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Ophthalmol Retina. 2019 Feb;3(2):186-193. doi: 10.1016/j.oret.2018.09.007. Epub 2018 Sep 21.

Variability of Bad Prognosis in Uveal Melanoma.

Author information

1
Ophthalmic Oncology, Cole Eye Institute, Cleveland Clinic, Cleveland, Ohio.
2
Ophthalmic Oncology, Cole Eye Institute, Cleveland Clinic, Cleveland, Ohio. Electronic address: singha@ccf.org.

Abstract

TOPIC:

Survival of patients with uveal melanoma classified to have a bad prognosis.

CLINICAL RELEVANCE:

To explore reasons for reported variability in survival of patients with uveal melanoma classified to have a bad prognosis.

METHODS:

We searched PUBMED, MEDLINE, and EMBASE for studies reporting survival data for uveal melanoma undergoing prognostic testing with chromosome 3 status by fluorescence in situ hybridization (FISH), comparative genomic hybridization (CGH), microsatellite analysis (MSA), multiplex ligation-dependent probe amplification (MLPA), single nucleotide polymorphism (SNP), gene expression profiling (GEP) class, and exon sequencing. Only studies reporting 1-year, 3-year, or 5-year survival were included in the study.

RESULTS:

The initial search resulted in 49 studies. Only 12 studies met inclusion criteria. Three studies reported survival data for FISH, 1 study reported survival data for CGH, 1 study reported survival data for MSA, 3 studies reported survival data for MLPA, 3 studies reported survival data for SNP, 3 studies reported survival data for GEP, and 2 studies reported survival data for a combination of tests. No studies reported survival data for exon sequencing. Six studies reported percent free of metastatic death, 2 studies reported metastasis-free survival (MFS), 2 studies reported overall survival (OS), and 2 studies reported probability of metastasis. Metastasis-free survival (5 years) for monosomy 3 by FISH was 40% to 60%, by MLPA was 30% to 40%, by SNP was 72%, and for GEP class 2 was not reported. Overall survival (5 years) for monosomy 3 and disomy 8 tumors by MLPA and GEP class 2 were not comparable (81% and 55%, respectively).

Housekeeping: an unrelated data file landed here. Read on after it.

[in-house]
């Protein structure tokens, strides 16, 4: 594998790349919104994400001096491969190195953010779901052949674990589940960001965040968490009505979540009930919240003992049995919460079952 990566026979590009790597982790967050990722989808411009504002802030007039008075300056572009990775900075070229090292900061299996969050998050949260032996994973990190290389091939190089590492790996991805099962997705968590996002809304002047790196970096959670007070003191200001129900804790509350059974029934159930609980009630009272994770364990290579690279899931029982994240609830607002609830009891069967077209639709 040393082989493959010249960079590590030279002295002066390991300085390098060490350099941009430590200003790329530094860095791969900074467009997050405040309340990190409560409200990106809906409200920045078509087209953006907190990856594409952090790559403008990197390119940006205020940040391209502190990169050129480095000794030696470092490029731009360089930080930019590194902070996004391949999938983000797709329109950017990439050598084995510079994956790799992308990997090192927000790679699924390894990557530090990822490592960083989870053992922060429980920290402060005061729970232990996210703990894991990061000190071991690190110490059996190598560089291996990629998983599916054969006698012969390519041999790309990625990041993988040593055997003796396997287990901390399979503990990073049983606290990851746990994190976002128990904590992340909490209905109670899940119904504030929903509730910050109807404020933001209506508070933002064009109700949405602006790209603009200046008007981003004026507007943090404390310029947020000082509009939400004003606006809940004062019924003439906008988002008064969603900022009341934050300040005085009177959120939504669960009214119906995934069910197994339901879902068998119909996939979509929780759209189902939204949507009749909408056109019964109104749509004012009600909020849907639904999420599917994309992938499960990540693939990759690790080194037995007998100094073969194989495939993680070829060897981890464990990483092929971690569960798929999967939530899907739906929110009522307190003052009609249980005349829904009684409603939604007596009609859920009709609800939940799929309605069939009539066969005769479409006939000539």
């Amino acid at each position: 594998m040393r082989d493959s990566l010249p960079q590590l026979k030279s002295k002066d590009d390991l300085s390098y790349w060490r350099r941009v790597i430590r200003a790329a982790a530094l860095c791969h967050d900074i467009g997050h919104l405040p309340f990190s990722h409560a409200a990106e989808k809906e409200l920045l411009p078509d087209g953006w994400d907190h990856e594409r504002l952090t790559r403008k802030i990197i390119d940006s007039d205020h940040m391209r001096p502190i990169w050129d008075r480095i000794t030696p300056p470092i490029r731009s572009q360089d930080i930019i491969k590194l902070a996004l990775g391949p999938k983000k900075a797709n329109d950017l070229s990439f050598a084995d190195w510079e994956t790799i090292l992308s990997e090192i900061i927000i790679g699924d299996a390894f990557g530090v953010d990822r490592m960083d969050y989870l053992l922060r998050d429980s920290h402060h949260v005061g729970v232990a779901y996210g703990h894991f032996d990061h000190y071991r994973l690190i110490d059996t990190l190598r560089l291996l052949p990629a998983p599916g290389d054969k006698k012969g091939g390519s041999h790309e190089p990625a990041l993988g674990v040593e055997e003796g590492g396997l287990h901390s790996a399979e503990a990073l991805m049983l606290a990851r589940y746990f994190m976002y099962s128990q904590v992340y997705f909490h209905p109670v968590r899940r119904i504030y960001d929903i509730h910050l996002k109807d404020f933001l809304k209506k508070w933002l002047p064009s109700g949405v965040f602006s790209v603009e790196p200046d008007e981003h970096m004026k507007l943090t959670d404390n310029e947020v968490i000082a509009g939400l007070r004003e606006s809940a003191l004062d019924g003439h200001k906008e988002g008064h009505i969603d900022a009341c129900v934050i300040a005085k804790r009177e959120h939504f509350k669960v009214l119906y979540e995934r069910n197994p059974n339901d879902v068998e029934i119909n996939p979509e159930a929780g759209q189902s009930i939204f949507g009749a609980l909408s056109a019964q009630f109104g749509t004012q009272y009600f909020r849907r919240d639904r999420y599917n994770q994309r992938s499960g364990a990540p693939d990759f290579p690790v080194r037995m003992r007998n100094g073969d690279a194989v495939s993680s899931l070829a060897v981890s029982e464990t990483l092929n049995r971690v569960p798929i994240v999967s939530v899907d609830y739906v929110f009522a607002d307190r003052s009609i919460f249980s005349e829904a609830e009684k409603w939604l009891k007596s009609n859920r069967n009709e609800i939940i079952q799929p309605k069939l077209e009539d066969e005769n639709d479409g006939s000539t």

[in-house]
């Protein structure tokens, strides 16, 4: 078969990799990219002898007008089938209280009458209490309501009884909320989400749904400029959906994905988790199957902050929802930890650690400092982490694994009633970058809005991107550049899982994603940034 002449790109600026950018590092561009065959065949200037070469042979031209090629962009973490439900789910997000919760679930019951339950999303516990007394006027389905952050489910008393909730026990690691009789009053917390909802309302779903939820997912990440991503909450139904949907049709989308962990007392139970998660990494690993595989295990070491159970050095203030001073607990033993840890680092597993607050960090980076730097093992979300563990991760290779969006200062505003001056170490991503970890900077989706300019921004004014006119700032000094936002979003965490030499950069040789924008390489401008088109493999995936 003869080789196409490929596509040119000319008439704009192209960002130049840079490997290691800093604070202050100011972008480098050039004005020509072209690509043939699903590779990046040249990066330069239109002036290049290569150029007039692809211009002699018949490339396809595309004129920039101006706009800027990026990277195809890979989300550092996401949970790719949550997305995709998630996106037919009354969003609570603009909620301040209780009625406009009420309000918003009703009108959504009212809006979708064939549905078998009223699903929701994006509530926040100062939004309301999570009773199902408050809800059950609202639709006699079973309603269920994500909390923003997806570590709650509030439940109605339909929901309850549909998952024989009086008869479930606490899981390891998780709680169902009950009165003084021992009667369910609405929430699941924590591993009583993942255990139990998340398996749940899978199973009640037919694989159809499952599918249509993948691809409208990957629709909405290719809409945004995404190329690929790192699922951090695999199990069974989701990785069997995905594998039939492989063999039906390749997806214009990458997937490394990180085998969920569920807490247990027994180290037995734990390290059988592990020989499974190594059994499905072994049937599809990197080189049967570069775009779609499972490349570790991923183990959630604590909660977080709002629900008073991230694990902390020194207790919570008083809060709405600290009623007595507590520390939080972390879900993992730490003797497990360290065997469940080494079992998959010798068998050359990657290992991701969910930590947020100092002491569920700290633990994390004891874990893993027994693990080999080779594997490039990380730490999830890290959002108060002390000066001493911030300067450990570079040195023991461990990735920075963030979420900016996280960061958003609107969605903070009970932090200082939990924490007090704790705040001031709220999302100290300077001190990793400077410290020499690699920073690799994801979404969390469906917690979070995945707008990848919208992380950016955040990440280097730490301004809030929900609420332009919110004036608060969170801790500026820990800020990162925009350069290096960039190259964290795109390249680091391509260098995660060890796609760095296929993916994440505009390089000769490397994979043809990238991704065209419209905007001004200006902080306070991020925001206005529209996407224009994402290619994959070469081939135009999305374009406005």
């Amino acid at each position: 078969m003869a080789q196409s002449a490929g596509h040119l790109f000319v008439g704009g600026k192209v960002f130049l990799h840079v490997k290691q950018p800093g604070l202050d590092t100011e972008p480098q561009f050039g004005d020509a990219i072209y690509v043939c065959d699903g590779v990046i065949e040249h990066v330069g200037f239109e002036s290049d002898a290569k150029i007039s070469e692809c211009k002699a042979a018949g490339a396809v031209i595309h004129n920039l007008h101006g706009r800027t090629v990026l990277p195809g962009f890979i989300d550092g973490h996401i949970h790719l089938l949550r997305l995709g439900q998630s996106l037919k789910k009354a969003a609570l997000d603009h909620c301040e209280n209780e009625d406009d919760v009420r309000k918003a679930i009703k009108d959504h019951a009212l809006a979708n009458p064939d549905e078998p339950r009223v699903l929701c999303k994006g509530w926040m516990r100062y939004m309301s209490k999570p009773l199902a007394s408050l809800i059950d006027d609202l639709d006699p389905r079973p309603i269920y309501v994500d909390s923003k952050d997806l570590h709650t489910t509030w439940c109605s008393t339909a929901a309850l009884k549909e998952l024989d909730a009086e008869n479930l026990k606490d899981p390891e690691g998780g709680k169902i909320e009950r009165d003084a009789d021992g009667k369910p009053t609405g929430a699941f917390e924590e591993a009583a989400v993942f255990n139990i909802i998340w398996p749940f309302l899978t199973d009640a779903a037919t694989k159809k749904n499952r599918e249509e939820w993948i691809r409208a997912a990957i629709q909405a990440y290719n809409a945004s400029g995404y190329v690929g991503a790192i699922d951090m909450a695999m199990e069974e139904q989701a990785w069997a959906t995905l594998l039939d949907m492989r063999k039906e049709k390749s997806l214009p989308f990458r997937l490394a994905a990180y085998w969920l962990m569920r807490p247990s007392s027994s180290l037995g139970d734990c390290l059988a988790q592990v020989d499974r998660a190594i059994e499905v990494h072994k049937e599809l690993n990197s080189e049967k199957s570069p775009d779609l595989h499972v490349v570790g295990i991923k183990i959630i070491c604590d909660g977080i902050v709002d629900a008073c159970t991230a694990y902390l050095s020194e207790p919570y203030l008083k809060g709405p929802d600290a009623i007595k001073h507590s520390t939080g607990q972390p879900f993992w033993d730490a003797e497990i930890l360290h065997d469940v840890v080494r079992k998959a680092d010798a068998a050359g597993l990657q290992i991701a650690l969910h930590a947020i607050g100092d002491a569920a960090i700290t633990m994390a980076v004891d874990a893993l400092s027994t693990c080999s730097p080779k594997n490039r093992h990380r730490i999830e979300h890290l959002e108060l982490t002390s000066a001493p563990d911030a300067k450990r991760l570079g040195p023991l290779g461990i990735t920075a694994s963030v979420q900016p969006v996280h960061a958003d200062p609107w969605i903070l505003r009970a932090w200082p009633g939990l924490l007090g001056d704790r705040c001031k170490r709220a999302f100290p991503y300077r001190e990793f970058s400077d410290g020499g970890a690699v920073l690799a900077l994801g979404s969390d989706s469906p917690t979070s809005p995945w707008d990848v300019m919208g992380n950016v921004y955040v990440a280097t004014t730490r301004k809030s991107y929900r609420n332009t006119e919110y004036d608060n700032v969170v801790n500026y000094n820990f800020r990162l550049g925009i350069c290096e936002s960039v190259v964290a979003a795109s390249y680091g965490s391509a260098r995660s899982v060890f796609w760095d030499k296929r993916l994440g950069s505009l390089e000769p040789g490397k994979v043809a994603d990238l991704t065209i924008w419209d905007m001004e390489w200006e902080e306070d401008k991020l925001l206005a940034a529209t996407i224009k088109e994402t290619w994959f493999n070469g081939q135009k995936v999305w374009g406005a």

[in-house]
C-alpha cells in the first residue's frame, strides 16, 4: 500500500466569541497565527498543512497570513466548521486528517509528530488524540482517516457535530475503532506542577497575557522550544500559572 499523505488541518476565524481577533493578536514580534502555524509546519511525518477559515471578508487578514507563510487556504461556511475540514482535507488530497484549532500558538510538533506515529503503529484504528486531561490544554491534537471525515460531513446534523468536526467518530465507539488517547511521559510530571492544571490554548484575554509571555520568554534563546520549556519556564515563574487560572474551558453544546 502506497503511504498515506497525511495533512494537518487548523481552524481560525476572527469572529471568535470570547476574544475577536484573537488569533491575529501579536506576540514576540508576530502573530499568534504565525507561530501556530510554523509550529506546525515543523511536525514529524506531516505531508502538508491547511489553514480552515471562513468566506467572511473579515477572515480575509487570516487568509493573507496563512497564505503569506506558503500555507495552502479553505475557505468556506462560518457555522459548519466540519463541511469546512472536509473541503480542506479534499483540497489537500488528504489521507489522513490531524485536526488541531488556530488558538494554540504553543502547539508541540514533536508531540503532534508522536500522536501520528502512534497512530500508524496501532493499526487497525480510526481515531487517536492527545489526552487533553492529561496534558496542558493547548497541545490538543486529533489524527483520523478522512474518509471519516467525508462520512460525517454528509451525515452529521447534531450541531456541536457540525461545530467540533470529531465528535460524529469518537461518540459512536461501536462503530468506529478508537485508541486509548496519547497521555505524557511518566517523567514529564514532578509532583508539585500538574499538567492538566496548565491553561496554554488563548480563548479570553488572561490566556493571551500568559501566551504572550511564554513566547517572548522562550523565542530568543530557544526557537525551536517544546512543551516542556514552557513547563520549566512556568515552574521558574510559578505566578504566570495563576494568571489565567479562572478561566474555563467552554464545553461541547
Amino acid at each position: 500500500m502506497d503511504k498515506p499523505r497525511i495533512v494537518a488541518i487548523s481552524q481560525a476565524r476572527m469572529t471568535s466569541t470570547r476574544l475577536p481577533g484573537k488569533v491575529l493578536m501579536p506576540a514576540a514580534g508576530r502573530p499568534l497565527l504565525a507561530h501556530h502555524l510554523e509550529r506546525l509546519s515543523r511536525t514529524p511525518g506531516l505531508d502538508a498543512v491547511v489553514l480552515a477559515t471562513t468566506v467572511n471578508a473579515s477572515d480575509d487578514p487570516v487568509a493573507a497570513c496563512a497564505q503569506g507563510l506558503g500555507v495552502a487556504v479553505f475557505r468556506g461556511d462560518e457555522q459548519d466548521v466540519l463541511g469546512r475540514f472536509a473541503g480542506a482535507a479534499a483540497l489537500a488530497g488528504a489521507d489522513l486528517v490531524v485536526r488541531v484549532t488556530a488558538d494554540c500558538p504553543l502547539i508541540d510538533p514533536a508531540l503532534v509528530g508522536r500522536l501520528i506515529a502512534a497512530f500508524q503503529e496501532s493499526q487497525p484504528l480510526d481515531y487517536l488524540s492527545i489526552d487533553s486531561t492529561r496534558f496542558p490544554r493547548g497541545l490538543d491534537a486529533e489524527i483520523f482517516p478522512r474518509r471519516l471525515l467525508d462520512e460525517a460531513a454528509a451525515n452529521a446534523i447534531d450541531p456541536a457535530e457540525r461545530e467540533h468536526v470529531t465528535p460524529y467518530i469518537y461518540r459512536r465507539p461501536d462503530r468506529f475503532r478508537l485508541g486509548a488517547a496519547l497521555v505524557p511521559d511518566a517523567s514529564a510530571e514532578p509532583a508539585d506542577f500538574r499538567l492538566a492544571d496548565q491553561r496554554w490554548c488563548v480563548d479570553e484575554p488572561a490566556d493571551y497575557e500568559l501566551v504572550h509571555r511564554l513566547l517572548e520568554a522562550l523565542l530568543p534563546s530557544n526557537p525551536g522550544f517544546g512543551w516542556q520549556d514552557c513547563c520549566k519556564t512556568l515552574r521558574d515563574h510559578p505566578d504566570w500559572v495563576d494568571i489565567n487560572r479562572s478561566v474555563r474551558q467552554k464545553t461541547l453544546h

CONCLUSIONS:

Variability exists in reported survival for uveal melanoma with a bad prognosis. Several factors, including composition of study population (tumor size, exclusion of iris melanoma, duration of median follow-up), method of obtaining tumor sample, type of prognostic test, and use of variable outcome measures, can explain some of the observed differences in survival. Variations in determining the cause of death (metastatic or nonmetastatic) may be the major reason for the observed differences. Standardization of study methods and outcome measures will allow comparison of survival data derived from different prognostic tests.

PMID:
31014770
DOI:
10.1016/j.oret.2018.09.007

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